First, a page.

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The Measure of a Man   By: (1927-1987)

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THE MEASURE OF A MAN

by

RANDALL GARRETT

Illustrated by Martinez

What is desirable is not always necessary, while that which is necessary may be most undesirable. Perhaps the measure of a man is the ability to tell one from the other ... and act on it.

Alfred Pendray pushed himself along the corridor of the battleship Shane , holding the flashlight in one hand and using the other hand and his good leg to guide and propel himself by. The beam of the torch reflected queerly from the pastel green walls of the corridor, giving him the uneasy sensation that he was swimming underwater instead of moving through the blasted hulk of a battleship, a thousand light years from home.

He came to the turn in the corridor, and tried to move to the right, but his momentum was greater than he had thought, and he had to grab the corner of the wall to keep from going on by. That swung him around, and his sprained ankle slammed agonizingly against the other side of the passageway.

Pendray clenched his teeth and kept going. But as he moved down the side passage, he went more slowly, so that the friction of his palm against the wall could be used as a brake.

He wasn't used to maneuvering without gravity; he'd been taught it in Cadets, of course, but that was years ago and parsecs away. When the pseudograv generators had gone out, he'd retched all over the place, but now his stomach was empty, and the nausea had gone.

He had automatically oriented himself in the corridors so that the doors of the various compartments were to his left and right, with the ceiling "above" and the deck "below." Otherwise, he might have lost his sense of direction completely in the complex maze of the interstellar battleship.

Or , he corrected himself, what's left of a battleship .

And what was left? Just Al Pendray and less than half of the once mighty Shane .

The door to the lifeboat hold loomed ahead in the beam of the flashlight, and Pendray braked himself to a stop. He just looked at the dogged port for a few seconds.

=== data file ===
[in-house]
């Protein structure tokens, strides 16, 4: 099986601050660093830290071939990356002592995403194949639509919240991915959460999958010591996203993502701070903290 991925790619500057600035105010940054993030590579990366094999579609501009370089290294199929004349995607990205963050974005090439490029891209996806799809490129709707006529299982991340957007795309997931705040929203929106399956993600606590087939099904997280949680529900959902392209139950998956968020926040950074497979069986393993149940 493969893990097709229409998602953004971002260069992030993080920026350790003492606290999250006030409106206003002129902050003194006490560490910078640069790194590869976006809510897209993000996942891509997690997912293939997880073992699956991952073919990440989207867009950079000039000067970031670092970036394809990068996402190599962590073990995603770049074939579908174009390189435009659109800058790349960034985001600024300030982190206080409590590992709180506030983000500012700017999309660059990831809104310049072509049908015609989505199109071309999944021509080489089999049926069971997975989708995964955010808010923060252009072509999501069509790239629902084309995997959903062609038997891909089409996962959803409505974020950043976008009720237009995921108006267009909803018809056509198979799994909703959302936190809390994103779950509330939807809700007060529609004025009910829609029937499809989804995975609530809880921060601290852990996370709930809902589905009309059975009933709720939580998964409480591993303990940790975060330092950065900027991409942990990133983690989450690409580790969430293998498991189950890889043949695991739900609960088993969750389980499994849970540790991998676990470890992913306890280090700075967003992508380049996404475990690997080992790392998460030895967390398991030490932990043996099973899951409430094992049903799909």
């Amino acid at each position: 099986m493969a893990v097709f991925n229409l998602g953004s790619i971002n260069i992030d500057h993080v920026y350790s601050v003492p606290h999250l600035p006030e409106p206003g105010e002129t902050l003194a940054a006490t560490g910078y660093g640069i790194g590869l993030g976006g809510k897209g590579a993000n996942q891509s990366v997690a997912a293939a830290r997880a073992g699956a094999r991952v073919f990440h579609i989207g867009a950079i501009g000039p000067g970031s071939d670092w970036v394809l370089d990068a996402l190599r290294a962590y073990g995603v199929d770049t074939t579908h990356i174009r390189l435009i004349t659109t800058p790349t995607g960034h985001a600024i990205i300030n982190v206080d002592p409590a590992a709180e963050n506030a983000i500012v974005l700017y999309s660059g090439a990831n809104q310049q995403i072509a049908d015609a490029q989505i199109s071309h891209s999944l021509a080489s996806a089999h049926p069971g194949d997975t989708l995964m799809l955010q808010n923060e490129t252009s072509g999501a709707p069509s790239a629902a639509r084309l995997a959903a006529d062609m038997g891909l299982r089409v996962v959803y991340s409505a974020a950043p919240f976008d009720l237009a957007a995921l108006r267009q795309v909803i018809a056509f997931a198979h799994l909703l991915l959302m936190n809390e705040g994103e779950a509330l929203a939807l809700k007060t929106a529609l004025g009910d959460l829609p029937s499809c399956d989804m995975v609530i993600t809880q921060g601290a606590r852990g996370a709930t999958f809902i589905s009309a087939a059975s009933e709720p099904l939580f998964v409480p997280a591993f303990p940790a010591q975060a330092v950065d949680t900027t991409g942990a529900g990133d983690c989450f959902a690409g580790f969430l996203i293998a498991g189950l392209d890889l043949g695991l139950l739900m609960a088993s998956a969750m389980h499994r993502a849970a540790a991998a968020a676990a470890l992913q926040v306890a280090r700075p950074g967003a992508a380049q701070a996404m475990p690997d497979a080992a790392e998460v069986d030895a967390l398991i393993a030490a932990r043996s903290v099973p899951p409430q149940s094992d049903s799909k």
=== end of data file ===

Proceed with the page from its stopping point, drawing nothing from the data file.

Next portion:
Let there be a boat in there , he thought. Just a boat, that's all I ask. And air , he added as an afterthought. Then his hand went out to the dog handle and turned.

The door cracked easily. There was air on the other side. Pendray breathed a sigh of relief, braced his good foot against the wall, and pulled the door open.

The little lifeboat was there, nestled tightly in her cradle. For the first time since the Shane had been hit, Pendray's face broke into a broad smile. The fear that had been within him faded a little, and the darkness of the crippled ship seemed to be lessened.

Then the beam of his torch caught the little red tag on the air lock of the lifeboat. Repair Work Under Way Do Not Remove This Tag Without Proper Authority.

That explained why the lifeboat hadn't been used by the other crewmen.

Pendray's mind was numb as he opened the air lock of the small craft. He didn't even attempt to think. All he wanted was to see exactly how the vessel had been disabled by the repair crew. He went inside.

The lights were working in the lifeboat. That showed that its power was still functioning. He glanced over the instrument and control panels. No red tags on them, at least. Just to make sure, he opened them up, one by one, and looked inside. Nothing wrong, apparently.

Maybe it had just been some minor repair a broken lighting switch or something. But he didn't dare hope yet.

He went through the door in the tiny cabin that led to the engine compartment, and he saw what the trouble was.

The shielding had been removed from the atomic motors.

He just hung there in the air, not moving. His lean, dark face remained expressionless, but tears welled up in his eyes and spilled over, spreading their dampness over his lids.

The motors would run, all right. The ship could take him to Earth. But the radiation leakage from those motors would kill him long before he made it home. It would take ten days to make it back to base, and twenty four hours of exposure to the deadly radiation from those engines would be enough to insure his death from radiation sickness... Continue reading book >>




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